I'm glad to see so many people come out against the WSJ opinion piece.
Tough question- are we willing to throw this same level of support behind nurses that want to use their title in their workplaces?
I firmly believe we can educate the public on all types doctoral degrees.
I know this is a touchy subject for some. I just want to thank you all for engaging in this tweet respectfully.
If at any point you feel triggered by this thread, please choose to mute it instead of responding in a harmful manner.
Best- Dr. Chapple
My doctorate is not in nursing. I'm a perinatal epidemiologist. 1 aspect of my work is teaching medical providers about shared decision making (SDM) as a way to address implicit & explicit bias in care. SDM focuses on explaining care options in a way allowing for informed consent
If u can explain complex medical conditions and care options, you can also explain the roles and appropriate titles of the care team.
Here's just 1 example.
"Your care team will include dr xxx, your cardiologist, me, dr xxx, your internist, & the nurse caring for you has the highest level of education available to her, she has a doctorate in nursing, so dr. xxx will be your nurse. You're in great hands with this dream team"
Change starts by acknowledging a need. Current practices of minimizing accomplishments of certain people on the care team hurt your colleagues. There's a way to be respectful of your colleagues title and minimize confusion for patients.
I hope this thread and the events of the weekend concerning Dr. Biden give you pause and help you consider the feelings of your colleagues in nursing, PT, pharmacy, audiology, etc who are negatively impacted by the status quo.

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More from @Theresa_Chapple

15 Dec
As you're contemplating getting the vaccine or not, there's 3 important people I'd like you to learn more about. 🧵
1. The first person to introduce vaccines to the United States was a West African born, American enslaved man name Onesimus. He introduced a West Africa custom where you introduce a little bit of the virus to your body to help your body learn to fight off the virus...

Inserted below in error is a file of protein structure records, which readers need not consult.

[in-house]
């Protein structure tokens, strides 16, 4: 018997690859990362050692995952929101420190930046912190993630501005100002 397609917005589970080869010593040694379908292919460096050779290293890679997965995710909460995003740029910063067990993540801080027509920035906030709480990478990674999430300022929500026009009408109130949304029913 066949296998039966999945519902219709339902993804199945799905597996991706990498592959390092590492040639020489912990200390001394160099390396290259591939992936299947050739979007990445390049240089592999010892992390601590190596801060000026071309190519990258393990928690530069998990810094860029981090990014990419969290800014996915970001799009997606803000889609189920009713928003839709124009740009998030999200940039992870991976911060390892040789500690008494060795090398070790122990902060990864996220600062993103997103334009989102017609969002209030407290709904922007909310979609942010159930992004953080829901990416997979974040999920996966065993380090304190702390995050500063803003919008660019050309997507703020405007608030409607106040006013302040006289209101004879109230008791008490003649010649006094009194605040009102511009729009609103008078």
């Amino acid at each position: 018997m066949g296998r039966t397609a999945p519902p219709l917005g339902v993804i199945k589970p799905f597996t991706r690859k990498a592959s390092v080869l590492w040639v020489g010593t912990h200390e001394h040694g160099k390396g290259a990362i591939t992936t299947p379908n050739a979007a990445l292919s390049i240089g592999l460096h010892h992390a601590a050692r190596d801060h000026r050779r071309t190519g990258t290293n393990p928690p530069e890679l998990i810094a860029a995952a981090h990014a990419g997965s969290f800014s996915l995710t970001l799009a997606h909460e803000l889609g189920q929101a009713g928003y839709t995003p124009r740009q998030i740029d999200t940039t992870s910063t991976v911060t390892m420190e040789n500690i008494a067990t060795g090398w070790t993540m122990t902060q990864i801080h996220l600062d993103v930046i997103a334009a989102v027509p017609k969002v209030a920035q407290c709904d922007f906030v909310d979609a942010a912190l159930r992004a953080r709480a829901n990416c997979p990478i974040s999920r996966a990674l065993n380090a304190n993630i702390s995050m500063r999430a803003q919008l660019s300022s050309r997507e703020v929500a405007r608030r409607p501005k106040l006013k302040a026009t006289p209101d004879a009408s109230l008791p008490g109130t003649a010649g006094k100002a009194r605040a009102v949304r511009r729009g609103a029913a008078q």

At the time, people in Boston were dying left and right from smallpox. He saved lives by teaching those around him about inoculations. This is the basis of modern day vaccines.
Read 9 tweets
1 Dec
Sharing my simple talking points for people who are hesitant to get #CovidVaccine because they fear vaccine creation was rushed.
When asked -is this a rushed vaccine? I reply- Yes, AND...
Here's some background, think of coronavirus like a last name. My last name is Chapple, there's many Chapples. Researchers have been working on vaccines for the coronavirus family for years.
Now that one member of the family needs the vaccine, the vaccine scientist from across the globe that have been working on vaccines for this family of coronaviruses are working around the clock to get one specific for Covid-19.
Read 7 tweets
28 Oct
Six major themes came out of this work, asking 1 simple question to Black families, "What do you like about virtual school?" Themes in no particular order.
1. Kids experienced less microagressions, explored more in the NYT article below.
2. Kids get to learn in a living environment. "My child is free! Free to sit down, lie down, hang up-side down. Free to do his work in the way that works for him."
3. Disrupts the school-to-prison pipeline.
"There's no SROs (school resources officers) at home."

"My ADHD child paces, it helps him stay focused. He's increased two math levels since he's been home where he can pace in peace."
Read 8 tweets
28 Oct
There are so many great nuggets in this article, I don't have much more to add than what I've previously stated.
1- numerators matter - we don't know the number of students with Covid-19 bc we aren't systematically testing students in most districts.
2- denominators matter
3- generalizability matters if your going to make generizable statements.
4- context matters- what policies and mitigation strategies are schools able to implement?
5- disparities matter- Black and Brown people carry a larger burden of Covid and should be represented in the data
6. local health departments matter- work with them on data collection, analysis and interpretation. They can help ensure we're putting our data in proper context.
Read 5 tweets
24 Oct
Pre-covid, my work was on maternal mortality, and 1 way to decrease MM rates is to listen to women. What I notice in #returntoschool debates are that we are not listening to families we claim are most negatively impacted by #virtualSchool.
This article is one of the first to detail and predict that when given the choice, Black parents won't overwhelmingly send our children to school in the middle of a pandemic
Municipality after municipality showed similar data.
Read 10 tweets
16 Oct
I'm loving this. I'm screaming many points I'd love for them to consider.

I am of the group of epis that took issue with the Atlantic piece bc of the causal statements drawn from descriptive data.

I'd love to continue the conversation about elimination and acceptable rates.
*elimination versus control at acceptable levels
Some points I wish were discussed-
1- Was the right denominator used? Part of the discussion was the need for denominator data, but I posit that the wrong denominator was used. Using all kids in school as the denominator when we know that all kids aren't tested, and comparing
Read 9 tweets

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